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If we want our projects to provide opportunities to empower women, which means we need metrics to be able to track progress, what tool do we use? This led us to our starting point.
In 2012, we launched the Women’s Empowerment in Agriculture Index, and this was a tool that was co-developed by USAID, IFPRI and the Oxford Poverty and Human Development Initiative.
It was originally designed as a monitoring and evaluation tool for Feed the Future to measure the inclusion of women in the agricultural sector.
This tool is a survey-based index, so it is embedded in population-based surveys, and interviews men and women in the same household.
So what exactly does the WEAI measure?
In the original WEAI, we have five equally-weighted domains: We have Production, Resources, Income, Leadership, and Time.
And these five domains are measured by a set of 10 indicators, which are weighted equally within each domain.
East Africa: Ethiopia, Kenya,, Rwanda, and Uganda two high-scoring countries (Rwanda and Uganda); two low-scoring countries (Ethiopia and Kenya) West Africa: Ghana, Liberia, and Senegal Lowest levels of achievement Southern Africa: Malawi, Mozambique, and Zambia Medium-ranking countries
in all seven countries, improving access to and decision making over credit (light blue) would be important for both men and women.
Technologies and investments that reduce women’s workload (maroon) would be particularly beneficial in Kenya, Malawi, Uganda, and Zambia
increasing women’s control over income (orange) in Ghana, Kenya, Rwanda, and Uganda. For example, agricultural programs to increase marketing of produce should ensure that women gain or retain control of income
Ethiopian government’s National Nutrition Program, which recognizes women’s lack of access to and control over household resources, time, knowledge, and social support networks as barriers to improving nutrition outcomes, prompting government efforts to design and implement projects to empower women to increase their engagement in and control over economic activities
UN - adopted a multisectoral and comprehensive approach to reduce gender inequalities related to increasing women’s access to resources, credit, and financial services; decision making within the household; and participation in the community in pastoralist communities (Feed the Future 2018).
How empowered are women in Agriculture?
How empowered are women in
Ruth Meinzen-Dick, Emily Myers, and Agnes Quisumbing
International Food Policy Research Institute
Empowerment in Agriculture
• Empowerment is the “expansion in people’s ability to make
strategic life choices in a context where this ability was
previously denied to them” (Kabeer, 1999, 427)
• Sustainable Development Goals – (SDG1) ending poverty,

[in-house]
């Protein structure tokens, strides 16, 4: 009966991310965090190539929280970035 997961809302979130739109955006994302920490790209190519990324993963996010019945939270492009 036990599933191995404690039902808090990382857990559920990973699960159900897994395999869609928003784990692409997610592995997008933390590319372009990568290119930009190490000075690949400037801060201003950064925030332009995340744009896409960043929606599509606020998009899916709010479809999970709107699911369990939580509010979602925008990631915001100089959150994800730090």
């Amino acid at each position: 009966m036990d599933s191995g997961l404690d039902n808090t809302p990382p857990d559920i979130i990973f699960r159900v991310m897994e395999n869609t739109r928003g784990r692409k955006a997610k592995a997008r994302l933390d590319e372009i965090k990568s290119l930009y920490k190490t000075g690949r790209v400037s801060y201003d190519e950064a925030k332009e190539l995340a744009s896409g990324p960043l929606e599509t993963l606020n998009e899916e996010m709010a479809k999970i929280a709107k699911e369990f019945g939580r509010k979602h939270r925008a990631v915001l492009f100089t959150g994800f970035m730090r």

(SDG2) hunger, (SDG3) good health and well-being for women
Include women in
Increase women’s well-
Strengthen ability of
women to make strategic
life choices and to put
those choices into
Reach Benefit Empower
Distinguishing Reach, Benefit, & Empower
Starting point: the Women’s
Empowerment in Agriculture Index (WEAI)
• Developed by USAID, IFPRI & OPHI
• Launched in 2012
• Measures inclusion of women in the
• Survey-based index - interviews
men and women in the same
The Women’s Empowerment in
A direct measure of
empowerment in 5
relative to the
primary male in hh
WEAI is made up of two sub
All range from zero to one;
higher values = greater empowerment
For more information: weai.ifpri.info
For more information: weai.ifpri.info
5 domains in
6 indicators: A-
Empowerment by Region (10 countries)
Region/country Year 5DE GPI WEAI Ranking
Ethiopia 2013 0.68 0.87 0.70 Low
Kenya 2013 0.71 0.81 0.72 Low
Rwanda 2012–2013 0.90 0.96 0.91 High
Uganda 2012 0.85 0.92 0.86 High
Ghana 2012 0.70 0.81 0.71 Low
Liberia 2013 0.66 0.95 0.69 Low
Senegal 2012 0.68 0.77 0.69 Low
Malawi 2012 0.83 0.91 0.84 Medium
Mozambique 2013–2014 0.82 0.89 0.83 Medium
Zambia 2012 0.79 0.89 0.80 Medium
Source: Kansas State University, Department of Agricultural Economics (2014); Optimal Solutions Group (2013); Westat (2012a, 2012b, 2012c, 2013a,
Note: 5DE = five domains of empowerment; GPI = Gender Parity Index; WEAI = Women’s Empowerment in Agriculture Index.
Identifying Sources of Disempowerment
Kenya Rwanda Uganda Ghana Liberia Malawi Zambia Average
Can we measure progress? Ask Ethiopia
• Ethiopian women’s WEAI score
increased by 3%; 5DE score
increased from 0.68 to 0.71;
GPI increased 1%
• WEAI information used by:
• Ethiopian government’s National
• United Nation’s Joint Programme
on Accelerating Progress towards
the Economic Empowerment of
Rural Women in Ethiopia
5DE score GPI score WEAI score
WEAI, 5DE, and GPI scores for Women in Ethiopia
Source: Feed the Future 2018
• Diagnose areas of disempowerment to inform policy and
• Data need to be collected regularly with similar methods
• 50 x 2030 Initiative and efforts to develop a women’s
empowerment metric for national statistical systems (WEMNS)